This again was a revealing dynamic to what seems to be a key element of King Abdullah’s leadership style.If one was to say that the country should be moving towards adopting the formula of good citizenship as a yardstick to determine merit and access, there was what I thought were two clear signals from the King in this regard: one was that he personally believed in those values, but the immediate second signal was that he has yet to see a critical mass of citizens actively working to defend and push forward with that mindset and approach.

The King’s assessment of the situation, one could surmise from what was said, appeared to be that the move from the “entitlement mentality” has not yet received the popular and practical validation it needs from a sufficiently substantial group of citizens for it to be considered as a demand that has the support of Jordanians. Whether through organised political parties or even the so called “silent majority” speaking up in favour of, or even defending, steps in that direction, the King appeared to be looking for a serious, organised and pragmatic critical mass that could own the journey, painful as it may be in the interim, that Jordan would have to take to that end.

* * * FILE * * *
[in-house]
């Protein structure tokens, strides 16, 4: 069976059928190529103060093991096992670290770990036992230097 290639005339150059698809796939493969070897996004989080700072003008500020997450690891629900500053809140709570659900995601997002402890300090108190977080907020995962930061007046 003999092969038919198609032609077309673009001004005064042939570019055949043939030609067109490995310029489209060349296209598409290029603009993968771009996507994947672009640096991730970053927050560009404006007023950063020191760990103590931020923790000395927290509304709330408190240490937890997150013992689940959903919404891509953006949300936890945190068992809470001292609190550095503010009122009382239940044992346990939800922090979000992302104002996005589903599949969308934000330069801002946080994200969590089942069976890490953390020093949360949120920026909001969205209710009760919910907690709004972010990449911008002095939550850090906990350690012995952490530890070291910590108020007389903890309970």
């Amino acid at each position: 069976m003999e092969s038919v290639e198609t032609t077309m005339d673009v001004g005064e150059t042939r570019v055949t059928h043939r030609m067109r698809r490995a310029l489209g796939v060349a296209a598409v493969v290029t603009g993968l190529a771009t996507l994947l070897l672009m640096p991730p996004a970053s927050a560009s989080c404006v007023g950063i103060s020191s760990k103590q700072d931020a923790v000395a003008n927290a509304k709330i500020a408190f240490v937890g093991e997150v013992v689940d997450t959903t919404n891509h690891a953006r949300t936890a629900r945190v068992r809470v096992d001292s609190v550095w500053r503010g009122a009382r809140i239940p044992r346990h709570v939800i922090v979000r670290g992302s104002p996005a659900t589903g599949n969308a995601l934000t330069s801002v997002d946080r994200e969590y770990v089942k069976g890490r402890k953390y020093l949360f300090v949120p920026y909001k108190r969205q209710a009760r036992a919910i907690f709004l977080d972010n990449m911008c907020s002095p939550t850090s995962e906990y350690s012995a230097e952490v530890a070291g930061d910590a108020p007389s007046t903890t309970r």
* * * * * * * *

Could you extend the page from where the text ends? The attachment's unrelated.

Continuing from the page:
I had delayed the writing of this column for several days in order to reflect on the meeting more deeply. I toyed with the idea of writing only on the issues that were raised during the meeting and depersonalising the experience. But I also honestly felt that what was most important to deliver to readers from that meeting is just how charismatic, well-informed, pragmatic and yet empathetic King Abdullah really is in person. Also, it was important to validate that the words we Jordanians hear or read in papers or statements issued by the King really are a reflection of his thoughts and messages as I heard them from him in that meeting.